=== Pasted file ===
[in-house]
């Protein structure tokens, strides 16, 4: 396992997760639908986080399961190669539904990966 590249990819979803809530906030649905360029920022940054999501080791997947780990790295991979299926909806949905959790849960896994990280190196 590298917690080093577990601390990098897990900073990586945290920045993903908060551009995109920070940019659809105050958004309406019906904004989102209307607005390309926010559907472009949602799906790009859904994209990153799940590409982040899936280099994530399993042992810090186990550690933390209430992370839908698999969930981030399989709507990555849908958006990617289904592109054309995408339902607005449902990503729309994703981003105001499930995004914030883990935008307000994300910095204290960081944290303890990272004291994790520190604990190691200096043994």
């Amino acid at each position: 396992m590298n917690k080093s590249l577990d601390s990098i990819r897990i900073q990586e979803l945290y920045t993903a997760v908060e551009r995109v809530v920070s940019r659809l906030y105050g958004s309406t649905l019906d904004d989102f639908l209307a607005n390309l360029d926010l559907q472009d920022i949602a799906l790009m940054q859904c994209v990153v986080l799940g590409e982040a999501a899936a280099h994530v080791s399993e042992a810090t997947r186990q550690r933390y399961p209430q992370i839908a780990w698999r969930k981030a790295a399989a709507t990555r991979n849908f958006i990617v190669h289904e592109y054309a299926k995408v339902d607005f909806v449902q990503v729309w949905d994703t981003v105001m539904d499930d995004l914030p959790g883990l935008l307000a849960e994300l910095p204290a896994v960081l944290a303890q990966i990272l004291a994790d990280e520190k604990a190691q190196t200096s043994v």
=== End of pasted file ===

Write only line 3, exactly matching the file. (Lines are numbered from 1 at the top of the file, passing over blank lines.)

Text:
């Amino acid at each position: 396992m590298n917690k080093s590249l577990d601390s990098i990819r897990i900073q990586e979803l945290y920045t993903a997760v908060e551009r995109v809530v920070s940019r659809l906030y105050g958004s309406t649905l019906d904004d989102f639908l209307a607005n390309l360029d926010l559907q472009d920022i949602a799906l790009m940054q859904c994209v990153v986080l799940g590409e982040a999501a899936a280099h994530v080791s399993e042992a810090t997947r186990q550690r933390y399961p209430q992370i839908a780990w698999r969930k981030a790295a399989a709507t990555r991979n849908f958006i990617v190669h289904e592109y054309a299926k995408v339902d607005f909806v449902q990503v729309w949905d994703t981003v105001m539904d499930d995004l914030p959790g883990l935008l307000a849960e994300l910095p204290a896994v960081l944290a303890q990966i990272l004291a994790d990280e520190k604990a190691q190196t200096s043994v």